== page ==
Futility of “Colorblindness”: Red Cross Poster Associated Negative Connotations to Nonwhite Characters; Mere “Apology” Insufficient

The Washington Post reported on the following story. A user of a pool looked at an American Red Cross poster and felt uncomfortable because the characters that displayed the so-called uncool pool behaviors were generally nonwhite. The posters were created by the American Red Cross and distributed. Seemingly, throughout the process, no one noticed this particular issue.

American Red Cross former pool safety poster; photo of poster taken by Margaret Sawyer

The response from the Red Cross was unsurprising, denying racial “intent” and promising to correct the situation. However, the situation is not overt discrimination but the formation of mental negative connotations and then representing those negative ideas with nonwhite characters or people.

A quote from Reverend Thomas Merton’s book, “Seeds of Destruction” (Letters to a White Liberal), page 19-20, demonstrates the weakness of reliance on claims of lack of “intent”:

We have been willing to grant the Negro rights on paper, even in the South. But the laws have been framed in such a way that in every case their execution has depended on the good will of white society, and the white man has not failed, when left to himself, to block, obstruct, or simply forget the necessary action without which the rights of the Negro cannot be enjoyed in fact. Hence, when laws have been passed, then contested, dragged through all of the courts, and finally upheld, the Negro is still in no position to benefit by them without, in each case, entering into further interminable lawsuits every time he wants to exercise a right guaranteed to him by law.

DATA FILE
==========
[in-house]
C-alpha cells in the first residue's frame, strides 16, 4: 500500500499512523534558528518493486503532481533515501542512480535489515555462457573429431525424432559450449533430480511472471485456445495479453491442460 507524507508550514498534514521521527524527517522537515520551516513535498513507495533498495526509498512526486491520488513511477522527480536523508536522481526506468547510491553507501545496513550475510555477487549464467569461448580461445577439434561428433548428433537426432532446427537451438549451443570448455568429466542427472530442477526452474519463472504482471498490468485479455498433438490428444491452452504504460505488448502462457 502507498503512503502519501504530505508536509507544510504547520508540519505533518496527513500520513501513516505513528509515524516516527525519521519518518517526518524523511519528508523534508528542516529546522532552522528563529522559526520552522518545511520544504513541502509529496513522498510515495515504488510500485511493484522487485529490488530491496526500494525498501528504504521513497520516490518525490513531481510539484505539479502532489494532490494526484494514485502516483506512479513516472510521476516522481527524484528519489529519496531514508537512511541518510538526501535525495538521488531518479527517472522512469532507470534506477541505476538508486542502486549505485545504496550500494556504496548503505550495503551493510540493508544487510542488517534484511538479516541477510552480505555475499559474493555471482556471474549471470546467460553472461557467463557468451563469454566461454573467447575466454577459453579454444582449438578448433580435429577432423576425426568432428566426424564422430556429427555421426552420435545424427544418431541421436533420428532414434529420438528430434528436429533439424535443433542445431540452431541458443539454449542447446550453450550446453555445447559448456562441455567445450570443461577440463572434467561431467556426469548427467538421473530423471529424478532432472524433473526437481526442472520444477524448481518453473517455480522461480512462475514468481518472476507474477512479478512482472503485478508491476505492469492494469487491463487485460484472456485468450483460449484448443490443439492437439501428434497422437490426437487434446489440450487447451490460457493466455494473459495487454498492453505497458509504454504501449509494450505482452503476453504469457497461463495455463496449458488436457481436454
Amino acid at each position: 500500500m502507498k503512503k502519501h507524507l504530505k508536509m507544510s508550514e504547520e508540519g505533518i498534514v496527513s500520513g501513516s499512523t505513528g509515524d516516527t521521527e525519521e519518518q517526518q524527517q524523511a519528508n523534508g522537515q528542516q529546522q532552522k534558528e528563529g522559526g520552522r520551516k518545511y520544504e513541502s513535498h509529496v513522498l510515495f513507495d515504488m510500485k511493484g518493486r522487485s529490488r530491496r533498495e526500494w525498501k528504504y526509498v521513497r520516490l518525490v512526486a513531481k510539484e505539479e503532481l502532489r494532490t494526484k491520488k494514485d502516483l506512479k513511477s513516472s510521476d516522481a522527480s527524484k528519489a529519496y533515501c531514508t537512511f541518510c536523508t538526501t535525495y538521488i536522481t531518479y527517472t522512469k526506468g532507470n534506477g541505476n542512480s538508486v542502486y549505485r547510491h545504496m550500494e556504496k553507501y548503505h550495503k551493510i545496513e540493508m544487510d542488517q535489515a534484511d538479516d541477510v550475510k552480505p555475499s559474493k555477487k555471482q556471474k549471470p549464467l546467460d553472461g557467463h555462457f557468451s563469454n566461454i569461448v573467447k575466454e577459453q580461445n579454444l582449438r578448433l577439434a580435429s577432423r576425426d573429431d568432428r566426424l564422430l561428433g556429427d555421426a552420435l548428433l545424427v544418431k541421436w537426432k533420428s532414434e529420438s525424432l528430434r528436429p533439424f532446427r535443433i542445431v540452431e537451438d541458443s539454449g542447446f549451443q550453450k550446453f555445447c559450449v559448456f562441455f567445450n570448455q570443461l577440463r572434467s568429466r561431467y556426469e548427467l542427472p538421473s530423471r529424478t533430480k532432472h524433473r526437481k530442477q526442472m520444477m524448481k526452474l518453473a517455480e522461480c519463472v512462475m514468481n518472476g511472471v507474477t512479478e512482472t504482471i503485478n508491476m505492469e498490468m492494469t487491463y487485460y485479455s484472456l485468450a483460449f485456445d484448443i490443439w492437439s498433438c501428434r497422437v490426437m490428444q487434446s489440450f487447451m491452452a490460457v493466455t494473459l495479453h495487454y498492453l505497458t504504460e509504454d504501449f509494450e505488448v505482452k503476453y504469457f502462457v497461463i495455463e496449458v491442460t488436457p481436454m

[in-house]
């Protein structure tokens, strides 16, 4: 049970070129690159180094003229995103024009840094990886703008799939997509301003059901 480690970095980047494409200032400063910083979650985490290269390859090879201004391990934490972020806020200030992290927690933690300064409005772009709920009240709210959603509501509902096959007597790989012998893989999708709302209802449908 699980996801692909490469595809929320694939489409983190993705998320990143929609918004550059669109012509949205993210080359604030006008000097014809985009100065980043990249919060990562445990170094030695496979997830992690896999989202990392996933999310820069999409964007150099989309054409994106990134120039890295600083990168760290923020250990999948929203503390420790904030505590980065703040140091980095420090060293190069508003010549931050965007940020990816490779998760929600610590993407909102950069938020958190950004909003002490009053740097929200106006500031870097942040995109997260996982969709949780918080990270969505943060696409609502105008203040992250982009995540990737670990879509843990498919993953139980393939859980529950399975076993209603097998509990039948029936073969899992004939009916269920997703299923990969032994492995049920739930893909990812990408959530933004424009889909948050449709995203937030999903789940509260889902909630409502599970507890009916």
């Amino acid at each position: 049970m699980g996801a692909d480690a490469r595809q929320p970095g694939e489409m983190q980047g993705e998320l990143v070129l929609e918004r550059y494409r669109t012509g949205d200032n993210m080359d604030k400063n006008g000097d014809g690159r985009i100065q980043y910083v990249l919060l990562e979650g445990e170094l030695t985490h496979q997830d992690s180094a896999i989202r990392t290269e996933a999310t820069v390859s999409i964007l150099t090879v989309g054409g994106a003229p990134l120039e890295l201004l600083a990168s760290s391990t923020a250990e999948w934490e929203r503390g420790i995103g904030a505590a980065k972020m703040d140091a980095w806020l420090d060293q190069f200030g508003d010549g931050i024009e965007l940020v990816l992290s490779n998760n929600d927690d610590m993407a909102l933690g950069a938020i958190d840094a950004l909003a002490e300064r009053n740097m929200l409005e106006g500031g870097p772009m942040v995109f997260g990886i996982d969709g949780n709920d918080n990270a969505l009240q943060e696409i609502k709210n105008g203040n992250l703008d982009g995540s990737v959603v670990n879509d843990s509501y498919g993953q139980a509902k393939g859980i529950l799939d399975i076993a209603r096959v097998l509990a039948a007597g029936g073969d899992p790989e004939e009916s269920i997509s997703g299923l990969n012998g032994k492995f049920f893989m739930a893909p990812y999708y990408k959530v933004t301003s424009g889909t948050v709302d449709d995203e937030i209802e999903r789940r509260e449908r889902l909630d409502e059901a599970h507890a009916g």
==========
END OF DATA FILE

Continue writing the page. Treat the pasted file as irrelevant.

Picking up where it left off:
(Note: Emphasis, above (in bold), the blog author’s.)

A mere “apology” is insufficient to address this issue. The negative associations in the poster (and elsewhere in the culture of the United States) will have to be unearthed, raised to the sunlight, examined, and dealt with totally. As seen with Antonin Scalia (1936-2016), the United States’ cultural practices need much attention and correction in order to be truly inclusive of all people.

The work of Jane Elliott is a good start to begin the inquiry.